Similarly “being good at IQ tests” likely encompasses a variety of cognitive abilities like abstract reasoning, pattern recognition, long and short term memory, verbal and matrix problem solving. Thus, I question what better method of judging intelligence there is–and I’d also like to note that Steven Jay Gould and others who criticize the G factor never seem to posit what you can do to replace it. While it’d be great to have some theoretical foolproof intelligence measure, this is the best we have for now.

But WHY are IQ tests criticized as inherently worthless? Of course, it’s because of the perception that they’re “racially unfair” and somehow skewed in a way to consistently show some groups as lower than others. This is objectively wrong–the test I took for this video was largely comprised of raven’s matrices and the like, completely abstract questions that cannot be seen as being biased towards European cultural norms (and let’s not forget that again, East Asians are consistently higher than Europeans on IQ tests, but East Asians are conveniently ignored whenever it doesn’t fit in with the anti-white narrative).

But then again maybe I’m wrong, I mean, stereotype threat and implicit bias are totally provable scientific phenomena, much more so than IQ, right?

A substantially less idiotic criticism of IQ is that it does not take into account other types of intelligence such as artistic, creative or social intelligence. And yes, the standard IQ test only tests one type of cognitive ability, which I don’t think it’s improbable that some groups might be better at then others, and again some groups might excel at other types of cognition such as Verbal IQ.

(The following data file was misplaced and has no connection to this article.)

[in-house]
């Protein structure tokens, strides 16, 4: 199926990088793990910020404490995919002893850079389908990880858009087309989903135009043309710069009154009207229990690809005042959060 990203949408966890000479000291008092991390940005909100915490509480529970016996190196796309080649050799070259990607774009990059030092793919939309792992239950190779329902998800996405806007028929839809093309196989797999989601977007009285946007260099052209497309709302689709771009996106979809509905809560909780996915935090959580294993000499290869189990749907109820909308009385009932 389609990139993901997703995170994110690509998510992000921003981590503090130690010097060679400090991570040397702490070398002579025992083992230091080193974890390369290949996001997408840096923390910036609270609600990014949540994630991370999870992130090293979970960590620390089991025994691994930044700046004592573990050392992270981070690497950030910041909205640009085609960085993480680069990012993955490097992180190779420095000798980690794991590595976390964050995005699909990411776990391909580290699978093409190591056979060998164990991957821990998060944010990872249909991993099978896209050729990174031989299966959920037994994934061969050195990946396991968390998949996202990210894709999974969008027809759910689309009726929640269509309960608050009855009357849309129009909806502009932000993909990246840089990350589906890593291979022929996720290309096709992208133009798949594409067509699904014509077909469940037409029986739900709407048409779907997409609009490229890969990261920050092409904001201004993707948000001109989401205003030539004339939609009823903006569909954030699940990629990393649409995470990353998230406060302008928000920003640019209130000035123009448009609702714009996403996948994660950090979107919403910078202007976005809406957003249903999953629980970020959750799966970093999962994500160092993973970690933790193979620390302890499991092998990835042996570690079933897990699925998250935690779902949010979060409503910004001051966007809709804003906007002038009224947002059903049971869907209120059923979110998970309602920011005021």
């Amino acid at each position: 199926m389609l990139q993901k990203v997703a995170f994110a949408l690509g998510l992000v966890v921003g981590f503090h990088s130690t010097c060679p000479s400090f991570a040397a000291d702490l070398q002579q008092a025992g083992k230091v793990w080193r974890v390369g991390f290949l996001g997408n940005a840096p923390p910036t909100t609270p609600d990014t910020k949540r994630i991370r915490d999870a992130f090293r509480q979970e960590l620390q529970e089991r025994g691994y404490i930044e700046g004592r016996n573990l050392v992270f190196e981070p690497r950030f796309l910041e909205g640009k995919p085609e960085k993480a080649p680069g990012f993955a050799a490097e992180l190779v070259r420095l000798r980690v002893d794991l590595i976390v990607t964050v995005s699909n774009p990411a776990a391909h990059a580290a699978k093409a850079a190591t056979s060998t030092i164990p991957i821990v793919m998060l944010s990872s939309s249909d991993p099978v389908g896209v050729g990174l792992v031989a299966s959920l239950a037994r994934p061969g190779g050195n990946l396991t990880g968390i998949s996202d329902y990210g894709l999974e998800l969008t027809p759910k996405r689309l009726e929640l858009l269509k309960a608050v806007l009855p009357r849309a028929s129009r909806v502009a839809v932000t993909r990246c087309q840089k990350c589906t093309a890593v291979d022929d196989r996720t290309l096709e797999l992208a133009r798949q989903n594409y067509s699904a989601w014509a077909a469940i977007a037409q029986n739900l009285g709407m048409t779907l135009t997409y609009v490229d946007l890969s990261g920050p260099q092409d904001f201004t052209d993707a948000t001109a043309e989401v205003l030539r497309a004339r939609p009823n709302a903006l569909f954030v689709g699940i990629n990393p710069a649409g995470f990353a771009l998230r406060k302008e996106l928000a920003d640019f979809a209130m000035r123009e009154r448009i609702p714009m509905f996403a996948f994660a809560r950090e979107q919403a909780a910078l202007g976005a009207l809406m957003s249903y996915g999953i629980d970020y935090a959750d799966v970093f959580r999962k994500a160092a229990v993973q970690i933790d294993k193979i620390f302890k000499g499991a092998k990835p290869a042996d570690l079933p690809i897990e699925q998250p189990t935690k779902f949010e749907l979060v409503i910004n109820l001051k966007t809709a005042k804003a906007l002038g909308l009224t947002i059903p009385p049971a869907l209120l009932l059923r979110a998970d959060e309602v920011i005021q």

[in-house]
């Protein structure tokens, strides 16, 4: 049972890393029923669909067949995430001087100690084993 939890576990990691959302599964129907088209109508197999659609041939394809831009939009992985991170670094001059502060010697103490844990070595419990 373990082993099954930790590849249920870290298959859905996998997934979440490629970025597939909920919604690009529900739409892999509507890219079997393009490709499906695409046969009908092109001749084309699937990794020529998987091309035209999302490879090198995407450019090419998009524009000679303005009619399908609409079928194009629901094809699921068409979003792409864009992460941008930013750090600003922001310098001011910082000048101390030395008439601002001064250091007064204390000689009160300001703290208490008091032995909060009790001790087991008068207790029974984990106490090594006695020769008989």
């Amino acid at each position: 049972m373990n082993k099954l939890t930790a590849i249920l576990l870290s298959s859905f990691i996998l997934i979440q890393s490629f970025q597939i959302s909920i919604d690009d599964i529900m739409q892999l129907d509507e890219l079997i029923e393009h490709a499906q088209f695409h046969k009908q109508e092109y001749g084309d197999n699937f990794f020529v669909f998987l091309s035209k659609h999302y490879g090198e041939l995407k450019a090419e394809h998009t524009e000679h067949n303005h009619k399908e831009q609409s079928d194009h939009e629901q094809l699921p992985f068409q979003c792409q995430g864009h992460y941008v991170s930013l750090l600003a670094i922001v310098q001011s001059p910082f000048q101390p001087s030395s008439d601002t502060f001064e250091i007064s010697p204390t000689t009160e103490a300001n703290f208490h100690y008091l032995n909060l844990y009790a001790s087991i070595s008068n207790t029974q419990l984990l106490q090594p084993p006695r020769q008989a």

And perhaps this might satisfy the gatekeepers of anthropology–because let’s be honest, they don’t hate IQ tests on any sort of principle, as seen by how they leap upon any IQ testing that confirms their world view.

They just hate IQ testing that doesn’t show white people on the bottom, and from working with these people, I have no doubt that if there was an IQ test that showed white people to have below-average IQs, they’d pounce upon it immediately. Frankly, from my time working in the public schools, where basically every initiative and change to the curriculum is a hail mary to somehow get black students on par or above white students, they’d declare that everything’s okay, and there’s nothing wrong with the public schools at all, if they were to find that magic bullet.

Even if you don’t believe that IQ tests prove anything, there’s enough evidence of cognitive differences between populations and enough evidence that different races might have different types of intelligence. To cite one example, Muhammad Ali was tested to have a 78 IQ, much lower than mine, but in terms of verbal ability and trash talking, I have no doubt he’d run rings around me. So, rather than eschewing intelligence testing at all, I think all types of intelligence should be first determined, and then tested, should they be capable of being tested. Truly, I think this would make everybody happy, showing racial differences existing and showing that white people are lower than black people in some metrics. Because that’s what’s important.

Larsen Halleck is best known as the fitness and nutrition writer for Return of Kings, but also writes at his own website The Barbaric Gentleman, and also makes Youtube videos

You can follow him at his aforementioned website and Youtube channels, as well as on Twitter, and on Gab

1 Comment

  1. People have different types of abilities, but not all abilities are intelligence. The iq definition is accurate. Maybe an artist/comedian/trash talker would be very charismatic, but that is not intelligence. Also, an empathic person maybe wise, but also that is not intelligence.